THE FACE OF WATER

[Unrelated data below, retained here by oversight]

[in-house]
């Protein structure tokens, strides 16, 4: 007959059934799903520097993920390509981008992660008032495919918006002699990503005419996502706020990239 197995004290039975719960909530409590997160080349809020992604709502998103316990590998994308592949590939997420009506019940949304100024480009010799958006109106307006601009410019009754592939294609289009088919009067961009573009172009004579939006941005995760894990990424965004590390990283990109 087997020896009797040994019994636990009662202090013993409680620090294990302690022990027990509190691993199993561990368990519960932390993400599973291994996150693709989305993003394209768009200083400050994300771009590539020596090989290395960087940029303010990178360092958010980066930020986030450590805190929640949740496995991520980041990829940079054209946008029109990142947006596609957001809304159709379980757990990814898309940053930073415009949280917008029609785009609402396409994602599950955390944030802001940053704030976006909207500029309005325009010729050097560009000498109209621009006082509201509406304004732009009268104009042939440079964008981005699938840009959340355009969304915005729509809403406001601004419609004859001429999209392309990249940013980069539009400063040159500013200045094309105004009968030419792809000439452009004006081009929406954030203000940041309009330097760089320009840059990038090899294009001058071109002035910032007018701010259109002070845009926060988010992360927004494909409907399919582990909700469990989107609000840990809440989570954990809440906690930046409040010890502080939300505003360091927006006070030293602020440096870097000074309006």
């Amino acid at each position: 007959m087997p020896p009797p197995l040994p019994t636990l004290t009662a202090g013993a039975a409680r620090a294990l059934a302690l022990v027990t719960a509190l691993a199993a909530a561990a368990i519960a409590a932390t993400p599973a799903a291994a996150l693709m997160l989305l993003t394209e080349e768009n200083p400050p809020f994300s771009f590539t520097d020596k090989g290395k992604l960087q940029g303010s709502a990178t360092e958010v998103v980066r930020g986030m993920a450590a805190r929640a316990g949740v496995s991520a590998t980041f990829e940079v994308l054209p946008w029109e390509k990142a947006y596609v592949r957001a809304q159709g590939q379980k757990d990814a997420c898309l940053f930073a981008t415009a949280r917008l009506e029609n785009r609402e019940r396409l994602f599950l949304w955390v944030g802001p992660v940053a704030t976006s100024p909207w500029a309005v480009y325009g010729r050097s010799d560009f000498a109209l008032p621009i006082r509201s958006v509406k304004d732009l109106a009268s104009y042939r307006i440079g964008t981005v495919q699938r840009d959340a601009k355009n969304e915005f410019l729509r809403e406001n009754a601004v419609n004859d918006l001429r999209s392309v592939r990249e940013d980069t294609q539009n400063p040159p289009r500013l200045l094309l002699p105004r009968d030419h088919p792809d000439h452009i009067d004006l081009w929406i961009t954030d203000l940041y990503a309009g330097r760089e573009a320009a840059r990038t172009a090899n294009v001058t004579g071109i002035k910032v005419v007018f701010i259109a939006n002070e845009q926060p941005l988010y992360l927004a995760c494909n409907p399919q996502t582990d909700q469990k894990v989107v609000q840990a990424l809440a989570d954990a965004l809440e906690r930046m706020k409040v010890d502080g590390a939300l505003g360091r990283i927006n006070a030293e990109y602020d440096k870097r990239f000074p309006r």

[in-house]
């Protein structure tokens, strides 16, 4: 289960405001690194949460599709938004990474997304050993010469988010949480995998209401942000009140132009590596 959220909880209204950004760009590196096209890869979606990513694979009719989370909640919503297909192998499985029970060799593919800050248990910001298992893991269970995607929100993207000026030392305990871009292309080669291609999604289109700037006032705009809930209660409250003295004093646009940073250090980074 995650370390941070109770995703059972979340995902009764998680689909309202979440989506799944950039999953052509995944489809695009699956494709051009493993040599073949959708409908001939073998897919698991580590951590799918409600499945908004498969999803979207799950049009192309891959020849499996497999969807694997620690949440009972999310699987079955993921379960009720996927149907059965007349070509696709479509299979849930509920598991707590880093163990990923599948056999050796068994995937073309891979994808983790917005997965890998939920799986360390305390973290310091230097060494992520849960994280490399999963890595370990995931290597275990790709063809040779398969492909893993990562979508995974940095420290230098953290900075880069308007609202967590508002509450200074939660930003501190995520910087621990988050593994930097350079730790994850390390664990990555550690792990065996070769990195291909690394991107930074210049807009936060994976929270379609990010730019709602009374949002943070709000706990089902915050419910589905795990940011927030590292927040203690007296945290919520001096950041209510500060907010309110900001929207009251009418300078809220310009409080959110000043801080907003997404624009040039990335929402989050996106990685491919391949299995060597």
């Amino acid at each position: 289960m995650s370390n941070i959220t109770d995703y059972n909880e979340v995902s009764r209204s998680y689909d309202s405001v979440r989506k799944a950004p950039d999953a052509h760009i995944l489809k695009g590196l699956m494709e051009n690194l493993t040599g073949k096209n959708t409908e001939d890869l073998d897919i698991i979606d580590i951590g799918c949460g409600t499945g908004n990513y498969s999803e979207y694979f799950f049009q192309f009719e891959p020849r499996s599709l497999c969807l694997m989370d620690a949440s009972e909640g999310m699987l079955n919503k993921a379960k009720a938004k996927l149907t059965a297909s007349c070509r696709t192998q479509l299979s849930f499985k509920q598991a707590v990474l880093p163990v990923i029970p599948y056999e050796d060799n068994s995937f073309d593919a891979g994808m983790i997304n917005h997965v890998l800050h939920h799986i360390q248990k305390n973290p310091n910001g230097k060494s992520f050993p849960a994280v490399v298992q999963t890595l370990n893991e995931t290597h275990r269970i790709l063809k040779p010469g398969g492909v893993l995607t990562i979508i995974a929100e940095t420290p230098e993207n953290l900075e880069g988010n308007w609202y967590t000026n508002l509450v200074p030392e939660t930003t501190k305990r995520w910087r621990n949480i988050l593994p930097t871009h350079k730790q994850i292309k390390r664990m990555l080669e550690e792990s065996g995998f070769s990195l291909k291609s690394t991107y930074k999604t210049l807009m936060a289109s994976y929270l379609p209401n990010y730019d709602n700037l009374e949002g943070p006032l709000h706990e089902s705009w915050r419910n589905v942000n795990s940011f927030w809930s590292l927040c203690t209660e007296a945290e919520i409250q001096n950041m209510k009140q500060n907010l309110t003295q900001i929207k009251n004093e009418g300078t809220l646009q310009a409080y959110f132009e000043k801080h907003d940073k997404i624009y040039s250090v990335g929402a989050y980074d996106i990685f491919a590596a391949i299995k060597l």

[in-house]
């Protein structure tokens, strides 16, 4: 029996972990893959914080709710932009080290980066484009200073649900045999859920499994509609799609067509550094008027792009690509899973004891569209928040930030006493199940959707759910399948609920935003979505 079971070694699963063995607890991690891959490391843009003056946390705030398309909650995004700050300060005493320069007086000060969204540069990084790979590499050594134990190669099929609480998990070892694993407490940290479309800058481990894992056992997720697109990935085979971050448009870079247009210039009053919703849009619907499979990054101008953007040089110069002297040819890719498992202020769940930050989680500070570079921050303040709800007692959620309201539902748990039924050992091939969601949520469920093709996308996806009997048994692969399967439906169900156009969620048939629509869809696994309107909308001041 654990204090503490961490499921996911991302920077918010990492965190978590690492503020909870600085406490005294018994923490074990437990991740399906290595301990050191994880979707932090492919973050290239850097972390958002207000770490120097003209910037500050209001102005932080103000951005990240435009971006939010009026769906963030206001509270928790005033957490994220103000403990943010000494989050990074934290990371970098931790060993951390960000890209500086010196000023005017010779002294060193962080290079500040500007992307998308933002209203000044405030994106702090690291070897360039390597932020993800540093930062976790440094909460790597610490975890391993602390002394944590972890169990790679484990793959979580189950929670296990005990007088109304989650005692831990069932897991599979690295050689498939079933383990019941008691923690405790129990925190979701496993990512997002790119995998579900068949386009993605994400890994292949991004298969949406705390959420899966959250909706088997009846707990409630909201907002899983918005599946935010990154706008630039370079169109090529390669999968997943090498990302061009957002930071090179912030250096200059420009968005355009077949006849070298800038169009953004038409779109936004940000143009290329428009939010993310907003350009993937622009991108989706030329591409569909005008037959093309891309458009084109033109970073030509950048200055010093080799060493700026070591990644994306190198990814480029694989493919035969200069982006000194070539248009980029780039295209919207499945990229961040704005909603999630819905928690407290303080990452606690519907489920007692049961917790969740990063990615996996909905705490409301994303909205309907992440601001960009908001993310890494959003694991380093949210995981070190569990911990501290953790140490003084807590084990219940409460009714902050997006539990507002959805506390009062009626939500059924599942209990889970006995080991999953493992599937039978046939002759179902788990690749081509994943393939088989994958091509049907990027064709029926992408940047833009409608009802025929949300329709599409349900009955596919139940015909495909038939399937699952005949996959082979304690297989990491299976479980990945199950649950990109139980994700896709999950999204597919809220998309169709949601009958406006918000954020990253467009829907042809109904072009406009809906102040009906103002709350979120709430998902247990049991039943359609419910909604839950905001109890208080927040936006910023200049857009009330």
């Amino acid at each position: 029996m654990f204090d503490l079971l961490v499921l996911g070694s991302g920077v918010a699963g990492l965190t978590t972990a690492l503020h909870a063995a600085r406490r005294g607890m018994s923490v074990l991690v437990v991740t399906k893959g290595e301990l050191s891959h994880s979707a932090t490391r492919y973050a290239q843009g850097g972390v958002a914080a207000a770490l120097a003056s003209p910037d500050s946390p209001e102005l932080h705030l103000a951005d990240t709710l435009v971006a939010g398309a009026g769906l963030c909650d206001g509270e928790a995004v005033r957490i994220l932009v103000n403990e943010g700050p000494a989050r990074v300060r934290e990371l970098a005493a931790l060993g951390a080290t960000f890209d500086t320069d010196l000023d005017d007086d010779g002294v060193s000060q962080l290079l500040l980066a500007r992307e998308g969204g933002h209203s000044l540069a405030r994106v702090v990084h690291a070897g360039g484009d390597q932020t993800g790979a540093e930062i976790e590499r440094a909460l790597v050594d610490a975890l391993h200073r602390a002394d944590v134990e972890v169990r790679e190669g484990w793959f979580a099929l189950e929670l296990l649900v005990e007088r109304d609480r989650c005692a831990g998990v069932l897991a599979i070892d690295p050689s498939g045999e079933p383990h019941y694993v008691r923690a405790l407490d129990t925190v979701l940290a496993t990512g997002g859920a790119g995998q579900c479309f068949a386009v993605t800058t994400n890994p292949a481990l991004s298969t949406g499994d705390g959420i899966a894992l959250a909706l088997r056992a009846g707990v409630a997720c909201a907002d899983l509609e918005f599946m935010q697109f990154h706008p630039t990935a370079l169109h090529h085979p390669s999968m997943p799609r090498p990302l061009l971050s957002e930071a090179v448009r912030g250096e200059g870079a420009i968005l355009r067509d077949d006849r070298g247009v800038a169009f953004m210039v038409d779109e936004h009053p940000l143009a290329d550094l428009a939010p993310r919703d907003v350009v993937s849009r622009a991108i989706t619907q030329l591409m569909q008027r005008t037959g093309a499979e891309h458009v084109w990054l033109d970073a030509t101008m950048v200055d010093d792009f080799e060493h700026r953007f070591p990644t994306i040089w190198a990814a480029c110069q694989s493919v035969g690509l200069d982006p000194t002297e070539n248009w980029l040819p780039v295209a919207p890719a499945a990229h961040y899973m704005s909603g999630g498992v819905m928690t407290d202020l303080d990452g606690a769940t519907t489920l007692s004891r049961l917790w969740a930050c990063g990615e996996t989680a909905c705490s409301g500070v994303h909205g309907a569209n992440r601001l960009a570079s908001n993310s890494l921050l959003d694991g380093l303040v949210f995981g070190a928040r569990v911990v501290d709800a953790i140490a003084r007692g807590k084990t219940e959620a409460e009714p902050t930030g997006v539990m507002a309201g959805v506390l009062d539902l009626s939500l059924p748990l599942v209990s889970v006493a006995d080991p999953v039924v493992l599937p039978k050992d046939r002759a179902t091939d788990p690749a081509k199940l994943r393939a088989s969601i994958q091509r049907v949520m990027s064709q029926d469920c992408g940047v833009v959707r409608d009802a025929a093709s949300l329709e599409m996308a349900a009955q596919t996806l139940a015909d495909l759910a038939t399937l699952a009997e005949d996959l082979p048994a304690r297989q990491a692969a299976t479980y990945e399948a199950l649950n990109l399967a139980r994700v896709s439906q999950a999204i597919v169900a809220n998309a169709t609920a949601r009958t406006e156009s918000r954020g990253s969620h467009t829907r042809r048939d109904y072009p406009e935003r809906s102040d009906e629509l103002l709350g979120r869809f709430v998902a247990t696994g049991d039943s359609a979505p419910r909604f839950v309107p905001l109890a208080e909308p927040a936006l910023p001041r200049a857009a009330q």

Subtitled, “A translator on the beauty and meaning in the Bible,” is helpfully explanatory to the subject matter found in this book.  I already wrote a book brief on another book by Sarah Ruden.  She is obviously very able in latin and Greek as well as Hebrew and brings her expertise to bear as a Quaker Christian to various parts of the Old and New Testaments.  Her style reveals her to also be something of an ‘imp’.  That is probably what my mother would call her!  Her humour and style make for interesting, illuminating and thought provoking reading on a subject that could be really heavy going.  For the “King James only” folk she delves deeply into the complex world of the translator and knocks their augmentation on the head.  She is not an iconoclast though, she brings out hidden beauties buried within the original texts and these delight.  Humour in the Book of Jonah for example and wonderful emphases in the Hebrew of Ezekiel’s vision of the valley of dry bones.  In the chapters written here she indicates how the modern versions of the Bible frequently lack the vitality of the original texts.  They lack the variety, beauty and sometimes, the power of the Hebrew and Greek.   She does not profess to be a theologian or a philosopher but certainly encourages the reader to rethink the tendency to treat words cheaply.  She even indicates that people of today are losing the understanding of words, skating over the  surface without considering true meaning.  The chapters focus on Grammar, Vocabulary, Style and Poetry as found in the Bible, other matters are included also.  As she examines these she does so by unfolding a passage or two from the Old and New Testaments.  Unpacking the original language and indicating how difficult the very act of translation is.  To penetrate the meaning of words in the language of long ago, to come to grips with the grammar, the way Hebrew for instance seldom uses a noun to describe a person’s occupation and so the “Lord is my shepherd” where ‘shepherd’ is a noun in English, is a verb in Hebrew’.  “The Lord is the One Who pastures me,” would be a more accurate translation.  The second part of the book is mainly made up of passages retranslated and as she wrestles with these indicates the difficulty at arriving at something that could truly be called ‘accurate’.   So, a book to humble the Bible student, to cause us to be much more teachable and reliant upon the Holy Spirit to accomplish what Jesus promises that we should be led into all truth and to thank Him for the ‘aids’ that we have to Bible reading but not to be slavishly led by them.  

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